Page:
HOMILY Second Sunday of Easter April 22/23, 2017

          It is Easter Sunday night, and the disciples, fearful and afraid are hiding in a locked room.  They are terrified that what happened to their leader, Jesus, would now happen to them.  I too would be afraid if I were in their sandals.
          Suddenly, without warning, Jesus came and stood in their midst, and said to them: “Where were you guys on Friday when I needed you?  Some “friends” you jerks turned to be.”  Then Jesus showed them his hands and his side.  “See what happened to me because you guys all deserted me?” he taunted them.  “Well now I am back and it is a whole new show!”  And with that Jesus blasted them all to smithereens. 
          The young Sylvester Stallone plays Jesus.
          Fortunately for us, that is NOT what happened.  Instead of blaming, or criticizing, or accusing, Jesus’ first words were “Peace be with you.”  Jesus had every reason to be bitterly disappointed, upset and angry at the Apostles.  But instead Jesus says, “Peace be with you.”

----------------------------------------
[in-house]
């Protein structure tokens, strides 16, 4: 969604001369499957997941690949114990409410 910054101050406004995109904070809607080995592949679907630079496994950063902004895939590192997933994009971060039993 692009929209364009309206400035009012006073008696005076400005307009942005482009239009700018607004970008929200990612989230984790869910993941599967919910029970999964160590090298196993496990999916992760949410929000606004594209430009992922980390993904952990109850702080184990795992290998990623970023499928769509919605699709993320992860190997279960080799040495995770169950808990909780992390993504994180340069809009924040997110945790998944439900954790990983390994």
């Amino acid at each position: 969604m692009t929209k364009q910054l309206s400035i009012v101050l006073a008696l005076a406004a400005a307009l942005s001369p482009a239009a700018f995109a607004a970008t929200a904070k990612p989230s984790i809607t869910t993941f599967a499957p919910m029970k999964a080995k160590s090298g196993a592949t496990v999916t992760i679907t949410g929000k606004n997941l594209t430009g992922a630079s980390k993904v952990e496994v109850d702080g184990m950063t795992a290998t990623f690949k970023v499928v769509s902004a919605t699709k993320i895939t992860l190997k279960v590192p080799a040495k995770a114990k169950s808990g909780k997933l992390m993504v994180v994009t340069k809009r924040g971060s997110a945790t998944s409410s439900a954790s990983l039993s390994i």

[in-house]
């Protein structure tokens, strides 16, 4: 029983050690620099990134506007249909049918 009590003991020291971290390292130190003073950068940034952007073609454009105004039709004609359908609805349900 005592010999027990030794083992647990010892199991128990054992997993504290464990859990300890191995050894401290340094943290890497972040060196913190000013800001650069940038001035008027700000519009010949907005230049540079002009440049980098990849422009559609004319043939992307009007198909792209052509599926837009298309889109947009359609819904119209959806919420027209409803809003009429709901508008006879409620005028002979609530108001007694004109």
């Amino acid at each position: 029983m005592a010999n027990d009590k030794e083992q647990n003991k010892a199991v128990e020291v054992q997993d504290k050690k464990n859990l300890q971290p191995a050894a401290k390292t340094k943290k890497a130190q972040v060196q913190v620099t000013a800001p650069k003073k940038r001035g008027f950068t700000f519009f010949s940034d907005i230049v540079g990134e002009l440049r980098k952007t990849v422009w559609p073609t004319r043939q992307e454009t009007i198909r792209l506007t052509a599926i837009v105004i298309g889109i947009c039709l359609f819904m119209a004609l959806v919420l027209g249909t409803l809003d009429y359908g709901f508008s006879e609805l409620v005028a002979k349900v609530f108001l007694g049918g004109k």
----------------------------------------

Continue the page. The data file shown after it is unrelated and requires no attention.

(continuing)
Then Jesus showed them his hands and his side.  Why?  So they could see the wounds.  Not to shame or embarrass the Apostles, but to show to them the ultimate proof of His love for them and for us. 
          Jesus again says “Peace be with you.”  Then Jesus does something extraordinary.  He sends them out on mission.  “As the Father has sent me, so I send you.”  
          What?!?  These guys have just proven conclusively that they are worse than useless. Not only do they desert him and run away, but like Peter they deny that they know him.  So it is remarkable that Jesus now entrusts His mission to them. 
“As the Father has sent me, so I send you.”
          But Jesus knows what He is doing.  He knows His death and resurrection changes everything.  His death and resurrection usher in a whole new phase of history, a fundamental and epic change in humanity.  Because now the Holy Spirit is powerfully sent into the world. 
          Jesus breathed on them, just like God had breathed the breath of life into the first man, so Jesus is now making them new with new life in the Spirit.  
          Jesus said to them, "Receive the Holy Spirit.   Whose sins you forgive are forgiven them, and whose sins you retain are retained."
          This is the initiation of a whole new relationship with God, due to the saving death and resurrection of Jesus.
          Each of us has been baptized into that new relationship with God in Jesus Christ.  We too have been given the Holy Spirit.  This means we are to no longer to live in the old way of force and revenge, of getting even and grabbing all we can for ourselves, but rather to live in the new way of forgiveness and peace.